19 February 2020
Can we trust America?
Last weekend, global leaders, diplomats and security officials gathered in Germany for the Munich Security Conference, the world’s largest foreign policy event. This year’s theme was “Westlessness”, a reference to growing anxiety about the West’s declining influence as it encounters powerful rivals.
But US Secretary of State Mike Pompeo refused to accept the premise. “Don’t be fooled”, he told the conference. “The West is winning.” Equally bluntly, US Defence Secretary Mark Esper warned the world to “wake up” to the threat posed by China, which he called the West’s foremost adversary.
Back in Australia, a similar message was delivered by US Admiral Philip Davidson, the leader of the United States Indo-Pacific Command, a 375,000-person force that spans half the globe. China’s influence, Davidson told the Lowy Institute, was malign, but the United States was “all in” to resist it.
The message from America is not subtle. It recognises that it faces its first serious rival since the end of the Cold War. But it insists it will win and that US democracy will prevail against Chinese authoritarianism.
Yet US allies are wary. For many, China is a major trading partner and crucial to their prosperity. There was no such complicating condition during the Cold War, when Western trade with the Soviet Union was minimal. But today siding with the United States comes at a price. And allies are no longer certain about the extent to which their commitment will be reciprocated. Donald Trump has questioned the cost of foreign alliances, weakened international rule-making bodies, and threatened friendly nations with tariffs.
Australia, which occupies a vast landmass on the edge of Asia, will be crucial to any effort to assert US military dominance over China. The United States is likely to demand more of Australia, including basing more troops and weaponry here. Admiral Davidson acknowledged this last week, saying China’s threat made the alliance “even more critical”.
Australia’s response will depend on its trust in Washington’s strategy. Australia will lose much more than the United States, relatively, if its ties with China deteriorate. Trump, supported by leading Democrats, is “decoupling” America’s economy from China. But Australia is moving in the opposite direction. Last year, US–China trade dropped by 15 per cent as both sides imposed tariffs on each other; during the same period, Australia–China trade increased by 20.5 per cent.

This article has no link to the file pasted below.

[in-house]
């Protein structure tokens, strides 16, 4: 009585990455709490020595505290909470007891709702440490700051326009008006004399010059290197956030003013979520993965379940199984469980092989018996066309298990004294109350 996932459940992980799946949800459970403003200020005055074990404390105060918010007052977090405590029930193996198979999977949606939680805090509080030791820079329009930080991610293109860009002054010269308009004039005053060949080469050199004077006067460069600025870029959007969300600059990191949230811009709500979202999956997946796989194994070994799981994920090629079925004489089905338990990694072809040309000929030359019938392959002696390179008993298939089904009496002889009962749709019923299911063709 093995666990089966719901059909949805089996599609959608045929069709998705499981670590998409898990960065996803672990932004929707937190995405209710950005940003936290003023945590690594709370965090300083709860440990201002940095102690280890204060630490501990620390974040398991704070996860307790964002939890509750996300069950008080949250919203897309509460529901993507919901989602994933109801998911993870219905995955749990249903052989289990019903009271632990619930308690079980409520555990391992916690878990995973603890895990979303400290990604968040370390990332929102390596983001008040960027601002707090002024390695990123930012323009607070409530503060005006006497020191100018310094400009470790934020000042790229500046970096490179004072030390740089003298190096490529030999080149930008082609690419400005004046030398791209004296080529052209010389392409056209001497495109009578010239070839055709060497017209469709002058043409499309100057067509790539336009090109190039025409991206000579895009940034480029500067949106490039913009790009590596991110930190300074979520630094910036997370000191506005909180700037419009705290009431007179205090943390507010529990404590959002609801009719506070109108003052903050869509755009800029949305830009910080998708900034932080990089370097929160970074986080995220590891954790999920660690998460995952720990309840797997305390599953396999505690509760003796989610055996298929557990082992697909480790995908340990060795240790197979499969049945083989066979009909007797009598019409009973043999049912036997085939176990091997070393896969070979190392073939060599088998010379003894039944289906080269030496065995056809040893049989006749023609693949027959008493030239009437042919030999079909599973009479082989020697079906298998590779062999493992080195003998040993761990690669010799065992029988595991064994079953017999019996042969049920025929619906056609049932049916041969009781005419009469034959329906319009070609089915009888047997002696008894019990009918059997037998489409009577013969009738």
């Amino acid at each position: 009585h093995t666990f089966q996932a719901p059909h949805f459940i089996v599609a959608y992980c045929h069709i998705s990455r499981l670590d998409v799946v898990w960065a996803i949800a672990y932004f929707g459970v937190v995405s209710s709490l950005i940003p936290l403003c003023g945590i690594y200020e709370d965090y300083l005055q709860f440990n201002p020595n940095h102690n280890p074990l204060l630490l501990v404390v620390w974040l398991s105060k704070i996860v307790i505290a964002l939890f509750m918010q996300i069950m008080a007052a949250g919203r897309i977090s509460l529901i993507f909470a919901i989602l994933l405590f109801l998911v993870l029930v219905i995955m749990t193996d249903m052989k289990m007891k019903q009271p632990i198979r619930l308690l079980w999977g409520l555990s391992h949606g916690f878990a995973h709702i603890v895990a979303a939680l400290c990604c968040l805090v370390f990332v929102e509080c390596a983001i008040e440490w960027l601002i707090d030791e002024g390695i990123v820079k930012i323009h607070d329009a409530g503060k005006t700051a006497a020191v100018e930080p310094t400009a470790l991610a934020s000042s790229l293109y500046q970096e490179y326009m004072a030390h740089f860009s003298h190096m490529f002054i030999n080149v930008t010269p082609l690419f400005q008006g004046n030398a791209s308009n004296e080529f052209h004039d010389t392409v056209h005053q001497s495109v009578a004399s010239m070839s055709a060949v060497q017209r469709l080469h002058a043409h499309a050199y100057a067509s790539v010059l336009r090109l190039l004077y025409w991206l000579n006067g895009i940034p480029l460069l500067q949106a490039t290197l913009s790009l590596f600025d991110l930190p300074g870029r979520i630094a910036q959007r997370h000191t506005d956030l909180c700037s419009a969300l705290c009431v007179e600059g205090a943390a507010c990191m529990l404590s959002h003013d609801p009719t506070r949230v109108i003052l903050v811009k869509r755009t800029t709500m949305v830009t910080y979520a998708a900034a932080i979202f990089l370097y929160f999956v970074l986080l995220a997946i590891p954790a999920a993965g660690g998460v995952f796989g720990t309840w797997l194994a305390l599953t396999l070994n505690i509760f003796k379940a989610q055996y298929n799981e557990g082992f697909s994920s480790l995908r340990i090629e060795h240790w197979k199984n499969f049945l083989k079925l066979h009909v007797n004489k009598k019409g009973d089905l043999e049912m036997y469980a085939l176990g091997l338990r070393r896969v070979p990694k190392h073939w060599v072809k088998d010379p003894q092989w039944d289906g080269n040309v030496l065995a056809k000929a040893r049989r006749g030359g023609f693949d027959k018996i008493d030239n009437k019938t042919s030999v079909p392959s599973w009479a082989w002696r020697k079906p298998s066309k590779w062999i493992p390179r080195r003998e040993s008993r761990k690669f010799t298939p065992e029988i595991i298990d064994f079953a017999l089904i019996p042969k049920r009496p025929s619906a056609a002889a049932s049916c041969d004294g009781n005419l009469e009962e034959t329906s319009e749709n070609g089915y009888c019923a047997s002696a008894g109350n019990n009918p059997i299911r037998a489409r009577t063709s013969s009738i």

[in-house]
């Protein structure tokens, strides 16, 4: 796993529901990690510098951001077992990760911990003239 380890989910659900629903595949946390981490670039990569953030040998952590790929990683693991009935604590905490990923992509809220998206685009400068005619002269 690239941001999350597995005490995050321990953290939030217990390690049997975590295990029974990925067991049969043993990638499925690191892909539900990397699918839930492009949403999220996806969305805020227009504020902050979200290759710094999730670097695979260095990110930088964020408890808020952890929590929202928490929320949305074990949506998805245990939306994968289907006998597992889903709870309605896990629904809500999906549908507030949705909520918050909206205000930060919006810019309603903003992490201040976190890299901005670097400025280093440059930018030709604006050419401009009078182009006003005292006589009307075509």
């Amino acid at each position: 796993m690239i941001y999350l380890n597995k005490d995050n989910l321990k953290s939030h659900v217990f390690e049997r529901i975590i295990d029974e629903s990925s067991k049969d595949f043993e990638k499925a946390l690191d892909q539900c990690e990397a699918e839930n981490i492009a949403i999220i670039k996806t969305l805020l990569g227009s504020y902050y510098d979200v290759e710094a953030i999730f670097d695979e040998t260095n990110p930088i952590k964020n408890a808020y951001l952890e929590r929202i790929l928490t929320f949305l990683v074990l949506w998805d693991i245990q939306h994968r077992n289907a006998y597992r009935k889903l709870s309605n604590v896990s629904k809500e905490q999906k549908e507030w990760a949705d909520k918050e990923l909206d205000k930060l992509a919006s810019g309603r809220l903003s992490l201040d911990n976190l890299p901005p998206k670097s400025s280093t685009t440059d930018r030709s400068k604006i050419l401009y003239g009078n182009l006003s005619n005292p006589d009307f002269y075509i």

As tensions between the United States and China increase, Australia should not be passive. Instead, as Brendan Taylor argues in AFA8: Can We Trust America?, Australia can try to shape this environment to suit both its own interests and those of the United States.
Taylor believes that the two prevailing views on America’s future in Asia are wrong. It won’t be possible, as Pompeo, Esper and Davidson suggest, for the United State to continue its dominance of Asia unfettered. But nor will the world’s strongest military power be forced to stand aside and allow China to take charge.
Taylor sets out a plan for the United States to create a “new balance in Asia” and avoid a scenario in which China dominates the region. The United States, he says, must acknowledge that there are territories where China is becoming too strong to confront, such as Taiwan and the South China Sea. But it should strengthen its position in areas where China can be deterred, including the East China Sea and the Korean Peninsula. “It would genuinely be a balance, rather than the lopsided, unrealistic and dangerously unstable order that Washington is currently fostering”, he says.
The role of Canberra’s political leaders, diplomats and military heads would be to persuade Washington to consider this approach, and to promote the idea among partners such as Indonesia, India, Japan, South Korea and Singapore. There are precedents for this sort of Australian diplomacy. Washington, possibly even Trump, would listen.
As global rivalries grow, Australia has a different vantage point than its close ally. The Australian Defence Force has about 60,000 active personnel; the US military has more than 1.3 million. Australia does not operate in this region with the swagger of a superpower. It cannot impose its will on Asia. Instead, it can choose its allies and, rather than blindly follow them, it can shape its alliances. As the region changes, Australia should think for itself, and this may require it to do some thinking for Washington.